Get High and Leave Your Head with Future of the Left

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Listen to this while high: Future of the Left's Polymers are Forever EP.

Futureof the Left - Polymers.jpg

Behind the buzz: Hyperliterate Welsh provocateurs Future of the Left scored heavily with 2009's Travels with Myself and Another, so it won't do to dismiss the Polymers are Forever EP (out as of yesterday on Xtra Mile and streaming courtesy of Spin magazine here) as a stopgap between albums. Six songs that clock collectively in at a mere 20 minutes might not seem like ideal stoner rock, but excited squawks from the UK blogosphere indicate this fucker will blow the casual listener though the wall.

Today's weed: Private Reserve, an indica advertised down at the local dispensary as containing a frightful percentage of raw THC calculated helpfully to two decimal spaces.

Loud Times at Bedlam High: The title track is hair-raising stuff -- as furiously goofy as an early Red Hot Chili Peppers joint while offloading a message as wrist-slit depressing as any nit Roger Waters ever picked off his psyche. The second half is a glorious mic-check reiteration about how that plastic bottle you just threw away is going to outlive you and the DNA you slobbered on it. At 1:46, "With Apologies to Emily Pankhurst" whips by like a chunk of hurled pavement, with frontman Andy Falkous snarling like a buttsore payer of alimony. "New Adventures" is a scabrous venture into consequences, and "My Wife is Unhappy" narrates "the final, final, final, final, final, final thoughts of a man unused to joy" as the poor fucker raves of Joe Pesci and crawling sainthood. "Dry Hate" is another gobbet of venom spat at some elusive target, with the couplet "Think of us as ready-made/ Jesus loves a renegade" as ponderable a Lennonism as I've heard in a while. The song "" is a bent political rant highlighted by the line "I had no idea evil had such small ambition," which sums up the Falkous worldview admirably.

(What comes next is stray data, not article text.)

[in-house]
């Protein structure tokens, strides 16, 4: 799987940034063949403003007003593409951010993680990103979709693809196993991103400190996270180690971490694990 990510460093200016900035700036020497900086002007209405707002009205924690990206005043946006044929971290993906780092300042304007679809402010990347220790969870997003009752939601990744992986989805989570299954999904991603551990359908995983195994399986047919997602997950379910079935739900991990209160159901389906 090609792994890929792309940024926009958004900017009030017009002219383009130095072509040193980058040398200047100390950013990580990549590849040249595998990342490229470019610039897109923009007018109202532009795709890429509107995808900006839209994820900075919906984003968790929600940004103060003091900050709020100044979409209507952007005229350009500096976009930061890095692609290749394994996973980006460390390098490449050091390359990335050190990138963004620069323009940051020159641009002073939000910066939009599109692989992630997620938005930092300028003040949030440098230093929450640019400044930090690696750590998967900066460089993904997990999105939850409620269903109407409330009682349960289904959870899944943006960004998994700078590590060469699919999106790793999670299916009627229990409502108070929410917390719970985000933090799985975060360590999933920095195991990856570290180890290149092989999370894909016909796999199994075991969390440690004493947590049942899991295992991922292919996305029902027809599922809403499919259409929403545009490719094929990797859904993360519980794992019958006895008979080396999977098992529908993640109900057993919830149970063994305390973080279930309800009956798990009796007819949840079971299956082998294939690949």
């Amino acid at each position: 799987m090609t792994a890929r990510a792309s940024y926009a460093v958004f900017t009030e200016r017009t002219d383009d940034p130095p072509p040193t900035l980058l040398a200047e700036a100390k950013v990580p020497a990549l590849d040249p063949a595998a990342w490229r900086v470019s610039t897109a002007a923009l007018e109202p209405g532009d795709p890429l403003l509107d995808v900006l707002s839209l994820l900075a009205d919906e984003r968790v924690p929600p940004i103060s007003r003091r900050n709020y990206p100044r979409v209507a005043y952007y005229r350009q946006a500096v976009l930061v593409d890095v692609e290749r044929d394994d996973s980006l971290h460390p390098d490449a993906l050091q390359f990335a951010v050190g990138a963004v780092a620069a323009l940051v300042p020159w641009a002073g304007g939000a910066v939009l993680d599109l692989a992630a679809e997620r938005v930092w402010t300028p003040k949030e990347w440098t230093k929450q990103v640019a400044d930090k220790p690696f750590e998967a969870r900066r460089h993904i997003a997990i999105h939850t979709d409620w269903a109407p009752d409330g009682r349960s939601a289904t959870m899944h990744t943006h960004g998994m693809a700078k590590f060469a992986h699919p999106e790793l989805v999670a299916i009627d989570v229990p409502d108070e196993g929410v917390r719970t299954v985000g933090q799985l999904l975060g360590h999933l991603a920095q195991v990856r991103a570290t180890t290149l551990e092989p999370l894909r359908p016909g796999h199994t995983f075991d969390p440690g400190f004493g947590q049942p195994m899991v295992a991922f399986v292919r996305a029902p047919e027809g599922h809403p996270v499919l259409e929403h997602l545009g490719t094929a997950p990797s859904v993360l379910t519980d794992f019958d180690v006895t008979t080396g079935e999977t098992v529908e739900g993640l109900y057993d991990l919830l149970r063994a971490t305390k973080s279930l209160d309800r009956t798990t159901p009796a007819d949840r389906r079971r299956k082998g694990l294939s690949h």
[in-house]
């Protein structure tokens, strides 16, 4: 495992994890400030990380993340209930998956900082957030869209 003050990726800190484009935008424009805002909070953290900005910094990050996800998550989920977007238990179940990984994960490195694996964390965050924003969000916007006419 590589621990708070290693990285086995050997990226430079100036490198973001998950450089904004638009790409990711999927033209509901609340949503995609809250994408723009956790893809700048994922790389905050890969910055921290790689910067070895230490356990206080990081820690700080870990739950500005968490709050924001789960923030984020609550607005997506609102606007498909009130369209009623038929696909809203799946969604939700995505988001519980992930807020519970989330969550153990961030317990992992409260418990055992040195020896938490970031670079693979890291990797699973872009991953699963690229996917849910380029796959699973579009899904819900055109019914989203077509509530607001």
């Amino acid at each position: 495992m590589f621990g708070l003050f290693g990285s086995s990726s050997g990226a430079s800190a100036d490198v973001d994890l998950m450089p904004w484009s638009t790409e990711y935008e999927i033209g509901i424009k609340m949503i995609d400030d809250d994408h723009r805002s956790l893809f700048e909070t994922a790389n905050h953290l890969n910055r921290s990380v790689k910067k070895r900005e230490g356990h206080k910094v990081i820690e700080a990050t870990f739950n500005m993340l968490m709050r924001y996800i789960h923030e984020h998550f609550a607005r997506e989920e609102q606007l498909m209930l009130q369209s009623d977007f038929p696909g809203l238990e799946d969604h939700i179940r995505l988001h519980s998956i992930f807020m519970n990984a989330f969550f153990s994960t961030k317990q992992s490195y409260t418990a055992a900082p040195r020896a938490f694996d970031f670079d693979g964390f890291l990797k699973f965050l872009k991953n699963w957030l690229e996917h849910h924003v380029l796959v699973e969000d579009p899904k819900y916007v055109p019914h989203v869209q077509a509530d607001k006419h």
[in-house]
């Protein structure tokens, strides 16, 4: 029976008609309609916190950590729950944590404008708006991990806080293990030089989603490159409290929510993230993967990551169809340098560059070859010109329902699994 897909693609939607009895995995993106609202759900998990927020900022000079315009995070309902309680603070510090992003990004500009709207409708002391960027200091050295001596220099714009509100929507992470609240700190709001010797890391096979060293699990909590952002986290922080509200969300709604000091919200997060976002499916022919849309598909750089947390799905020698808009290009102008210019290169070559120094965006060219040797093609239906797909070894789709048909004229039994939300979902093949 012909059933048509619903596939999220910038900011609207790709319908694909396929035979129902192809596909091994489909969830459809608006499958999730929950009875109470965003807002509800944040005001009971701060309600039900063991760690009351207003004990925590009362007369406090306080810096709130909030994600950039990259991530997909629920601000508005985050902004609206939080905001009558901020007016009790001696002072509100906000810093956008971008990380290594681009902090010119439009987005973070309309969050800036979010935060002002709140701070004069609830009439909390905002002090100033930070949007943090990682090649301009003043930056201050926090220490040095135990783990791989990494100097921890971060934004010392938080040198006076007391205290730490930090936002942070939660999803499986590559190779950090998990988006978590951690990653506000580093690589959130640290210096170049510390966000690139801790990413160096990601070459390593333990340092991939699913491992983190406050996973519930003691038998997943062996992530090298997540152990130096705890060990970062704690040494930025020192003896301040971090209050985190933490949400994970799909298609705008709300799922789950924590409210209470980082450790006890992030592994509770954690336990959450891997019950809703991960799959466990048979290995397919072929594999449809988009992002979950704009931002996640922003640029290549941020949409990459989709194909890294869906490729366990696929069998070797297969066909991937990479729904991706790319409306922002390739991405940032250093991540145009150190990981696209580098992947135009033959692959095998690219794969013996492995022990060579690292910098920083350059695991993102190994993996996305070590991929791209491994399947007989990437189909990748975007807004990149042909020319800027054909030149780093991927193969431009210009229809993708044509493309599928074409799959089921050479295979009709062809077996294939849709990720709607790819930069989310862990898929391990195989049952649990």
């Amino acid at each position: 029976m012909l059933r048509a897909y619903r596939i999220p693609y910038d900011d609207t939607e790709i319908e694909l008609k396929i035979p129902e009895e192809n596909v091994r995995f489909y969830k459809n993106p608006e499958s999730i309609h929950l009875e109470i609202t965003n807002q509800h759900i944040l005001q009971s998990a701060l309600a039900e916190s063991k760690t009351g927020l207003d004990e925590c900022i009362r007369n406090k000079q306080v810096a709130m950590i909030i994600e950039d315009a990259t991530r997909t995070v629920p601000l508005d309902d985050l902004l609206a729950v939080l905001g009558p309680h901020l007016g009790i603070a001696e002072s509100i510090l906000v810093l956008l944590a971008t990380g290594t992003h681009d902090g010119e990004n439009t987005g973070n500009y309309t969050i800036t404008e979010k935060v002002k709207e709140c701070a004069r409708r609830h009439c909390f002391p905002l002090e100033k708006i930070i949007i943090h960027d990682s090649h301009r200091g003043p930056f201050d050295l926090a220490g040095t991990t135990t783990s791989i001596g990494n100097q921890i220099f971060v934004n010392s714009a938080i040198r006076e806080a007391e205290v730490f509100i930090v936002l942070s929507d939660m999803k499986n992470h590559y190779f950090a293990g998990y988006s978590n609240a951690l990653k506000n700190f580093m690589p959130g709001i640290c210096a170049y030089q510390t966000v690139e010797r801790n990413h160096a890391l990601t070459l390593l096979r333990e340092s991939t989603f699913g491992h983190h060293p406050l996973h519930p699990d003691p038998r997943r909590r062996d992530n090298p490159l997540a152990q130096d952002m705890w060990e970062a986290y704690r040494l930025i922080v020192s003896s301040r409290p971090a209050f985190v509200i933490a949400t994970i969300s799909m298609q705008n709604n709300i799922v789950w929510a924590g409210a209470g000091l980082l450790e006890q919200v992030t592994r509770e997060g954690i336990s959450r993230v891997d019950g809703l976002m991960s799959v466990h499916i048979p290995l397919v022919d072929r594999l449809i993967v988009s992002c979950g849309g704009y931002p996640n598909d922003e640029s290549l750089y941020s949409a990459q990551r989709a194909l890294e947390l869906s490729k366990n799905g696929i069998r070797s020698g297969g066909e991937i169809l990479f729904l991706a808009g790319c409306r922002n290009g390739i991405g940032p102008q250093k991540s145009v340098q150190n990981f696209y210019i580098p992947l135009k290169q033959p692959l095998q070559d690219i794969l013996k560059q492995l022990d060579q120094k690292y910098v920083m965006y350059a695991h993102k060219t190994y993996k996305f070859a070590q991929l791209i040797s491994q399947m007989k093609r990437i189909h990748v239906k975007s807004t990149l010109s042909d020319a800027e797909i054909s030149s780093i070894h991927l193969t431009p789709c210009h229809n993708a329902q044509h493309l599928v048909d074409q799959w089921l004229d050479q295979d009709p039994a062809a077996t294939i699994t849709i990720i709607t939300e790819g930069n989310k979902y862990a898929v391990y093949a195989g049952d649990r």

Psychoactive verdict: Despite its brevity, Polymers are Forever is a textured and bracing artistic whole that hangs together better than most recent full-lengths. The title track is set to appear on the band's third album, The Plot Against Common Sense, due out early next year.

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